People being treated for tuberculosis achieved virologic and CD4 responses to antiretroviral therapy (ART) similar to people not being treated for TB, according to results of a 25-study systematic review and meta-analysis.
Although clinical trials confirm the benefit of starting ART promptly in people being treated for TB, early ART does raise the risk of immune reconstitution inflammatory syndrome. To get a better understanding of the impact of TB therapy on response to ART, researchers conducted a systematic review of studies reporting HIV RNA and CD4 count response in people receiving or not receiving TB therapy.
The 25 cohort studies eligible for analysis included 49,578 adults (range 42 to 15,646 per study), of whom 8826 (18%) were receiving TB therapy when they began ART. The analysis included 17 studies of virologic response and 21 studies of CD4-cell response.
Summarized random-effects relative risk (RRRE) of virologic suppression in adults receiving versus not receiving TB therapy showed no substantial difference between the two groups at 1 to 4 months of ART (1.06, 95% confidence interval [CI] 0.86 to 1.29), at 6 months (0.91, 95% CI 0.83 to 1.00), at 11 to 12 months (0.99, 95% CI 0.94 to 1.05), or at 18 to 48 months (0.99, 95% CI 0.77 to 1.28).
The overall RRRE from 1 to 48 months of ART was 0.97 (95% CI 0.92 to 1.03), a result indicating that TB therapy has no important impact on response to ART. Thirteen studies assessing the impact of TB therapy on virologic failure were heterogeneous and inconclusive.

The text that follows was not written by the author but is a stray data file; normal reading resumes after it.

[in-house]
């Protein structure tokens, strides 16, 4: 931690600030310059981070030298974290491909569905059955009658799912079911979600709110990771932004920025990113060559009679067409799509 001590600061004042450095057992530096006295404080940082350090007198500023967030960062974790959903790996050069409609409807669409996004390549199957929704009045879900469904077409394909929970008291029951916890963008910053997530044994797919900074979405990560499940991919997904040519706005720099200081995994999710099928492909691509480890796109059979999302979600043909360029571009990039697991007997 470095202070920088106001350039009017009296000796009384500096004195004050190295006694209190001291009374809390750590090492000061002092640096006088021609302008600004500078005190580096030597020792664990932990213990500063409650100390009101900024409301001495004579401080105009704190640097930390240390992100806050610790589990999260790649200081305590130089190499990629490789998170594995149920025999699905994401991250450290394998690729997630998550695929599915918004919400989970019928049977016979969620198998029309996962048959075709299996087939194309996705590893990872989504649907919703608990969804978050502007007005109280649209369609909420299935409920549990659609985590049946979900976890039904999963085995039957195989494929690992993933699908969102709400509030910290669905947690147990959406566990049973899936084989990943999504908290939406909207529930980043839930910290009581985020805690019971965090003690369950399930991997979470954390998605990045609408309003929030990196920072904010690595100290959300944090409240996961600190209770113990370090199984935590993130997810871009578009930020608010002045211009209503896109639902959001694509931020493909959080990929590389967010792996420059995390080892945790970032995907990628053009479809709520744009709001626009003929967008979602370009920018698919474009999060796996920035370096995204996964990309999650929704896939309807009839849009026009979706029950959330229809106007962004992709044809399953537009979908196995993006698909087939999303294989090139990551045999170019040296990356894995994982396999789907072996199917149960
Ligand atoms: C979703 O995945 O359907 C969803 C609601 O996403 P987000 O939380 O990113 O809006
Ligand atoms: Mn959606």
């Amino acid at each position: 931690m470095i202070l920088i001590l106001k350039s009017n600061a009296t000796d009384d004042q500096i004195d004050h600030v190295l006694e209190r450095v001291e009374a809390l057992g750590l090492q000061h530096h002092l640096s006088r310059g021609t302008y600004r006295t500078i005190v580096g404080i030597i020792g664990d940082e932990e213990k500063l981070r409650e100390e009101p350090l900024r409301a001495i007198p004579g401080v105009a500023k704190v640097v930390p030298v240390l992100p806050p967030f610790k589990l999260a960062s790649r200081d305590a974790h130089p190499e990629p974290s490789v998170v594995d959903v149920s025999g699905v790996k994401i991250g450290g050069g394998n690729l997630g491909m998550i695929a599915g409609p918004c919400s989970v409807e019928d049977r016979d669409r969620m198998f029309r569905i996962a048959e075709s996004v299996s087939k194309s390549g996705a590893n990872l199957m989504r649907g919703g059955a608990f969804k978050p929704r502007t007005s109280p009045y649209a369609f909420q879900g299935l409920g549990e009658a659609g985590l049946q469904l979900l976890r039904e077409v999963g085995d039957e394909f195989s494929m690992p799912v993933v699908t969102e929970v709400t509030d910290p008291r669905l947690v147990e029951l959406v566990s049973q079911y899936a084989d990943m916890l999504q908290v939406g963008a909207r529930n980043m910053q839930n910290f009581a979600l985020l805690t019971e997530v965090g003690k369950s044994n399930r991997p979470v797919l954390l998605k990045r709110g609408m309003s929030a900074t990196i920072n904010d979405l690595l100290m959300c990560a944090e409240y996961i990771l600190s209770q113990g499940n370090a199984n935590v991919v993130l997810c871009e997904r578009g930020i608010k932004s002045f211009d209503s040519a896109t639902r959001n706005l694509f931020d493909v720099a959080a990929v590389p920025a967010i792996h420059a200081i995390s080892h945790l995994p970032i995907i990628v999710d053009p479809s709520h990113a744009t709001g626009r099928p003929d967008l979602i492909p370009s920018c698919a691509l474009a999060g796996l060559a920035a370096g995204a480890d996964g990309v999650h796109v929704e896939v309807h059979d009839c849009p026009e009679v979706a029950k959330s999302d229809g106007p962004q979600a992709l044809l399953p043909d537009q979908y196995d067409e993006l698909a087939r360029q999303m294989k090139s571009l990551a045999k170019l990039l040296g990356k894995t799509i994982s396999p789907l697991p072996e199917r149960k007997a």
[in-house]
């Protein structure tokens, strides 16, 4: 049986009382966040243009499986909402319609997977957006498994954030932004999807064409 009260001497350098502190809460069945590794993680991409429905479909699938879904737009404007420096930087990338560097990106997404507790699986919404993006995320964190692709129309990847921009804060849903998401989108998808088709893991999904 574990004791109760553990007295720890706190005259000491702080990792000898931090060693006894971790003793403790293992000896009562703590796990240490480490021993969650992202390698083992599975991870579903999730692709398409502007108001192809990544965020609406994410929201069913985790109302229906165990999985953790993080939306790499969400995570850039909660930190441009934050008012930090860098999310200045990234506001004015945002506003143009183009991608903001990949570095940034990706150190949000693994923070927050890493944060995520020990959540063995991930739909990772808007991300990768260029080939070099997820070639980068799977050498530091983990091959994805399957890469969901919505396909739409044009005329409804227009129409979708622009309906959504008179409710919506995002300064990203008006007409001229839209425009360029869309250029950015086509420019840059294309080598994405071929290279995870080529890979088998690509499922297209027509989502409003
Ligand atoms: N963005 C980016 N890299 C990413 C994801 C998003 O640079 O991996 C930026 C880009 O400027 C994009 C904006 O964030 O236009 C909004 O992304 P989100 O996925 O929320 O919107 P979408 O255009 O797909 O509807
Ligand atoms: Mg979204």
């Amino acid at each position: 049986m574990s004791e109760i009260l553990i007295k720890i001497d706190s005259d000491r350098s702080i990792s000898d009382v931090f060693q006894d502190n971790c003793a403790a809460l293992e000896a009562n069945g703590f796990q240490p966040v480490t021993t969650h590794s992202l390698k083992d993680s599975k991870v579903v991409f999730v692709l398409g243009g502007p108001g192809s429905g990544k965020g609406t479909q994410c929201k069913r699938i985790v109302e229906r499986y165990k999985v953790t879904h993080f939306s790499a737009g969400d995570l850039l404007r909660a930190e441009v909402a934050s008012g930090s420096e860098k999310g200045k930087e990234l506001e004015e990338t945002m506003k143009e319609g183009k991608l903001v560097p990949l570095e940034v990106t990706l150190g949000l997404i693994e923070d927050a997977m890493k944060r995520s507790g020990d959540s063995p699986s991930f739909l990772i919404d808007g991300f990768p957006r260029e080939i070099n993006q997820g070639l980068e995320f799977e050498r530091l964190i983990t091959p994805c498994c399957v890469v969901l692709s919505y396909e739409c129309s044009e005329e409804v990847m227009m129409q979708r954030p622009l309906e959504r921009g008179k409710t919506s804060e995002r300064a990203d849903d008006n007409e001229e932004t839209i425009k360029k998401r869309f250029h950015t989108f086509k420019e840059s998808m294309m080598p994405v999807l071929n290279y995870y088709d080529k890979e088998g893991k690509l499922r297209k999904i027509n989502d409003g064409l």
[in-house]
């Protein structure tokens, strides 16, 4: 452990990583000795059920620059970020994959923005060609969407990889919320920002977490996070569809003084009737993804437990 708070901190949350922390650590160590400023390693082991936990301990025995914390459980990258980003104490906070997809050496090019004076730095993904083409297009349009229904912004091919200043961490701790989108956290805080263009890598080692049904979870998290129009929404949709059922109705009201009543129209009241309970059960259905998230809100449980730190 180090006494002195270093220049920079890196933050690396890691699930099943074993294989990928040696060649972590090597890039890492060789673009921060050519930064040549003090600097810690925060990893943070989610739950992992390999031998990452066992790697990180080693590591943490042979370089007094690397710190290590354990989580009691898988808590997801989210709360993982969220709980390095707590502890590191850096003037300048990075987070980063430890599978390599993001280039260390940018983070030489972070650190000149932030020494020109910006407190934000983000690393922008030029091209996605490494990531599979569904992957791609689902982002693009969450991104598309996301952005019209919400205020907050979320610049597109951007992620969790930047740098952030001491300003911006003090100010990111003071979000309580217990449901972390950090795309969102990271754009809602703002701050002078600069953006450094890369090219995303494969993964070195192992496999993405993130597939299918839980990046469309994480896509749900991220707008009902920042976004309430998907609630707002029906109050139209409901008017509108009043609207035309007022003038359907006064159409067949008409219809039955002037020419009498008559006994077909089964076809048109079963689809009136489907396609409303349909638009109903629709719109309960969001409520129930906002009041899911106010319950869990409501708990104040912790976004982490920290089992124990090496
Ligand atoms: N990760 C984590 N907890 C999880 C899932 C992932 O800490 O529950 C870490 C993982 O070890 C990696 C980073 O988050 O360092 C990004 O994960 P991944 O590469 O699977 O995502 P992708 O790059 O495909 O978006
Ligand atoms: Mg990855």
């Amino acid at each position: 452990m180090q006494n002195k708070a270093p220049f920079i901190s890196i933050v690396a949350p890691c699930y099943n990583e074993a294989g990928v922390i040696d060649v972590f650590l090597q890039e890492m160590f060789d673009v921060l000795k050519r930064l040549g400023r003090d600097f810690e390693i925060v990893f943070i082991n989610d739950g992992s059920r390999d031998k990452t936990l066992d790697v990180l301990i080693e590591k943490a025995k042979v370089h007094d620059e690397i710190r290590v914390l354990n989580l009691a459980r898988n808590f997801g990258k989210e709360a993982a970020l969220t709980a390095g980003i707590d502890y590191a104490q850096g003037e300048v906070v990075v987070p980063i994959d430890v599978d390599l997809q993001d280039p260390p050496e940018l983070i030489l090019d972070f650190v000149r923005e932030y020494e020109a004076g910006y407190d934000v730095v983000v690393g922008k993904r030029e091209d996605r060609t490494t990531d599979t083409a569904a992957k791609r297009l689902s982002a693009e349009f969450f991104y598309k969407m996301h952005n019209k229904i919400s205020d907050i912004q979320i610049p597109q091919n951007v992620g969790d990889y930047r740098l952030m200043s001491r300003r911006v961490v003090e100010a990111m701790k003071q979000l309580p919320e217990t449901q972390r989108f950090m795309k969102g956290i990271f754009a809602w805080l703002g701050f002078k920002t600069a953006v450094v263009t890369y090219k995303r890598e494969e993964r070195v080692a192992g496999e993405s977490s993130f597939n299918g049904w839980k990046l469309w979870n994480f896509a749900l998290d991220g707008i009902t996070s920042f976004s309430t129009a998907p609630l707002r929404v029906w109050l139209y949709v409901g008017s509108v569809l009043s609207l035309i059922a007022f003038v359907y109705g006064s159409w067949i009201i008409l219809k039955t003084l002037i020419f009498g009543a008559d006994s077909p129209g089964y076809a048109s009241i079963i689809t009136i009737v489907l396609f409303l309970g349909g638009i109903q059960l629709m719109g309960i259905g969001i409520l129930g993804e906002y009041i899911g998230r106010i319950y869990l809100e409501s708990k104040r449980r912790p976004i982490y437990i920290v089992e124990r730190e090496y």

In 7 studies the impact of TB therapy on CD4 count in the first 6 months of ART ranged from −10 to 60 cells/μL (median 27). In 5 studies the impact of TB therapy on CD4 count after 11 to 12 months of ART ranged from −10 to 29 cells/μL (median 6). The heterogeneity of response measures in these studies did not permit meta-analysis.
“Patients receiving TB treatment at cART initiation experience similar virologic suppression and CD4+ cell count reconstitution as those not receiving TB treatment,” the researchers conclude, a result “reinforcing the need to start cART during TB treatment and allowing more confidence in clinical decision-making.”
The World Health Organization recommends starting ART regardless of CD4 count in people with active TB. For people with HIV and active TB, WHO advises that “antituberculosis treatment should be initiated first, followed by ART as soon as possible within the first 8 weeks of treatment.”
Source: Heidi M. Soeters, Sonia Napravnik, Monita R. Patel, Joseph J. Eron, Annelies Van Rie. The effect of tuberculosis treatment on virologic and CD4+ cell count response to combination antiretroviral therapy: a systematic review. AIDS. 2014; 28: 245-255.